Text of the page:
Audible has always had a fairly generous return policy: listeners can return an audiobook up to a year after purchasing it, no questions asked, in exchange for credit toward a new audiobook. Listened to the whole audiobook? Reviewed it? Listened to it again? No problem — here’s credit toward your next listen.

Of course, as I said, when Audible allows the return, the 40% that had been credited to the producer — typically around $5.00 for that full-length novel — suddenly becomes $0.00.

So that’s a bit of a problem from our point of view.

What makes it worse is that Audible’s reporting is completely opaque.

Here’s the sales data I got on ACX’s sales dashboard regarding my novel Risuko one day recently:

That’s a month-to-date report taken earlier this month. Not spectacular, but I haven’t promoted the book recently. (Have to do something about that!) The various “units” columns are different membership plans. Note there’s no indication of how much each unit might be worth to me — I have to wait until I’m actually paid to see that. ACX provides no further information.

A few days later, this is what that same report looked like:

Huh? Where did they go?

They got returned, of course. No indication why. No indication of whether the person listened to all of the book, half of the book, or none. These returns could have been from last year, not the ones purchased this month. Like Sergeant Schultz on Hogan’s Heroes, I know nothing.

Well, shoot. That sucks!

But wait. It gets worse.

I publish a number of audiobook series — both my own and those I’ve produced for other authors. My absolutely favorite thing to watch is when Book #1 in a series sells one day. Then the next day, it’s returned, and Book #2 is purchased with the same refunded credit. Then next day Book #2 gets returned and Book #3 purchased…. And so on, all of the way through the series. Or on to another book by the same author.

Clearly the listener enjoys the books. Clearly they’re listening to the entirety of each recording. And yet we make nothing — unless we’re fortunate enough for the listener to get off the merry-go-round on one of our titles, rather than going straight on from the last book in one of these series to one by someone else.

But wait! There’s more!

Lately, Audible has been actively promoting this “feature” to lure in new (or returning) customers. I used to have an active membership on Audible. Here’s what shows up on my account page:

Here’s what the membership promotion looks like on the Amazon mothership:

While I’m listening to an audiobook, if I tap on the three-dot information button, I’m presented with a number of options — prominently among them, EXCHANGE:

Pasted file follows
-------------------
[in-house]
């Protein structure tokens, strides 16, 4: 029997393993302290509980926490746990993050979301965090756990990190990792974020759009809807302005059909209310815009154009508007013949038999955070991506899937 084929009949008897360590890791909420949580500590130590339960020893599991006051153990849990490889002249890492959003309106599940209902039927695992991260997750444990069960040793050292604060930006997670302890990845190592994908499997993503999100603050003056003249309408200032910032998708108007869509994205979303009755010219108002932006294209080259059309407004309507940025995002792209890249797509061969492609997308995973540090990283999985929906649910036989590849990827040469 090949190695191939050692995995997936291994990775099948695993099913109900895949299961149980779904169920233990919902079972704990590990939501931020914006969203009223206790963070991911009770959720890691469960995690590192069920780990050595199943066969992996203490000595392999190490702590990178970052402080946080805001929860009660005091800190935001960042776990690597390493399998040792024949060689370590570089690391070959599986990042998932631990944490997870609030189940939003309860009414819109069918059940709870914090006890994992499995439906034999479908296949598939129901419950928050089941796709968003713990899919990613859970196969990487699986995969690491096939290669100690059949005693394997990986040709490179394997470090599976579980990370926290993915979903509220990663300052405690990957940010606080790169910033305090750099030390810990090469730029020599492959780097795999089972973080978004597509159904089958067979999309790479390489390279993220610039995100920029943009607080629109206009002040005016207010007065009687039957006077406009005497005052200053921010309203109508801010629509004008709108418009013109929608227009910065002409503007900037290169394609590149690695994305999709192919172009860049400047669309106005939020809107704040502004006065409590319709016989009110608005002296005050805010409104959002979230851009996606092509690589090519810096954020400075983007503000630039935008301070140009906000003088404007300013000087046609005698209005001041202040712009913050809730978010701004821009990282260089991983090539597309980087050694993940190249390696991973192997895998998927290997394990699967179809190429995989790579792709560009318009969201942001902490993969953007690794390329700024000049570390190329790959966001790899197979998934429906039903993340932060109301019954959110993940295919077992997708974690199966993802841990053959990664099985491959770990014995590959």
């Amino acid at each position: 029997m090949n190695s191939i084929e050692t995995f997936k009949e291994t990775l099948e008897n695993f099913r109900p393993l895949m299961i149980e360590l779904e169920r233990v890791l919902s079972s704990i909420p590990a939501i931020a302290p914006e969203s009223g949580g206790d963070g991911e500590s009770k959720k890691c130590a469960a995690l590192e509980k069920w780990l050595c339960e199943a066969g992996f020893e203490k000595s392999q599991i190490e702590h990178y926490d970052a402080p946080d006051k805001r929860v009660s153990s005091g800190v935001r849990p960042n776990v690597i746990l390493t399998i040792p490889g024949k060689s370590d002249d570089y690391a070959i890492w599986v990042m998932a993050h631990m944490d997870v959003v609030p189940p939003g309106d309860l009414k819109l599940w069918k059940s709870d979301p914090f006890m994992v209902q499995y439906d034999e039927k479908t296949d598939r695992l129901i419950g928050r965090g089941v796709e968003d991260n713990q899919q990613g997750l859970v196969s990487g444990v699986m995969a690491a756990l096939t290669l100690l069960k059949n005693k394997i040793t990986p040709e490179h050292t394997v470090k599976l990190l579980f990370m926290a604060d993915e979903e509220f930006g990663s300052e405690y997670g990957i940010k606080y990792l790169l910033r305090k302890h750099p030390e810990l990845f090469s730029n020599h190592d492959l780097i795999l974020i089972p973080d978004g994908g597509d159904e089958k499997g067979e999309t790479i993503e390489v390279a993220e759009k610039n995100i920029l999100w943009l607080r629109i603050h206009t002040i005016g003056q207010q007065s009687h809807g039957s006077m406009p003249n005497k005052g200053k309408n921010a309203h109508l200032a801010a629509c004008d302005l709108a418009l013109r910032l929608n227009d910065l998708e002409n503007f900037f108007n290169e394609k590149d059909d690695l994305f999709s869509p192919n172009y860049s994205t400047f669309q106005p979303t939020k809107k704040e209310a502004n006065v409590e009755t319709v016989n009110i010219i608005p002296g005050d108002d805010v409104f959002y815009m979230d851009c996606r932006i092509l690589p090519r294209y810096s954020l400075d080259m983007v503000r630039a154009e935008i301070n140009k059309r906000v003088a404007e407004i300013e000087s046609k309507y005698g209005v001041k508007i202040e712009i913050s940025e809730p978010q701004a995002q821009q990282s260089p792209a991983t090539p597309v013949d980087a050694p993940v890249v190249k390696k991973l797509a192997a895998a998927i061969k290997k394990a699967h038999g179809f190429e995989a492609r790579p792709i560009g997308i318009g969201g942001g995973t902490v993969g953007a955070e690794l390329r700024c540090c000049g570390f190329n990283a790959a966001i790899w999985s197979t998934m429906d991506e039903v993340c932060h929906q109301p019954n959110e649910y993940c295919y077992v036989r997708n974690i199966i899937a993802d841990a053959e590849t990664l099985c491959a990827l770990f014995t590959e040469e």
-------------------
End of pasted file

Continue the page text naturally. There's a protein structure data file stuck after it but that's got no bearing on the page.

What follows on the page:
So Audible has apparently decided not only that their broken returns system isn’t a problem — it’s actually something they’re going to use to sell memberships. It’s not a bug, it’s a feature. This policy costs Audible/Amazon nothing. The cost is borne entirely by the creators of the product.


In the past few months, some ACX narrators, authors, and publishers have reported a steep increase in returns. Note that it’s almost impossible for us to quantify or document our losses, since we have no way of tracking how many there are, nor how much they’re costing us.

Mostly, we’d been suffering in silence — until thriller author/publisher Susan May published a post on what she dubbed #Audiblegate. Other authors, including science fiction bestseller Cory Doctorow and TheBookDesigner.com contributor Nate Hoffelder, spread the word.

A group of disgruntled authors, narrators, and producers has gathered on Facebook, sharing information and coordinating plans for how best to encourage our partner Audible to change its policy and improve its reporting. We’ve reached out to the Authors’ Guild for guidance, and we’ve done our best to boost the signal to our friends, family, and — especially — our readers. We want them to know that what may seem like a nice deal isn’t coming out of Audible’s largesse — it’s coming out of our pockets.

What next?

Here’s what you can do:

  1. Don’t exchange audiobooks you’ve actually listened to.
  2. Let your friends and readers know not to exchange.
  3. Join the conversation.
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David Kudler

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David Kudler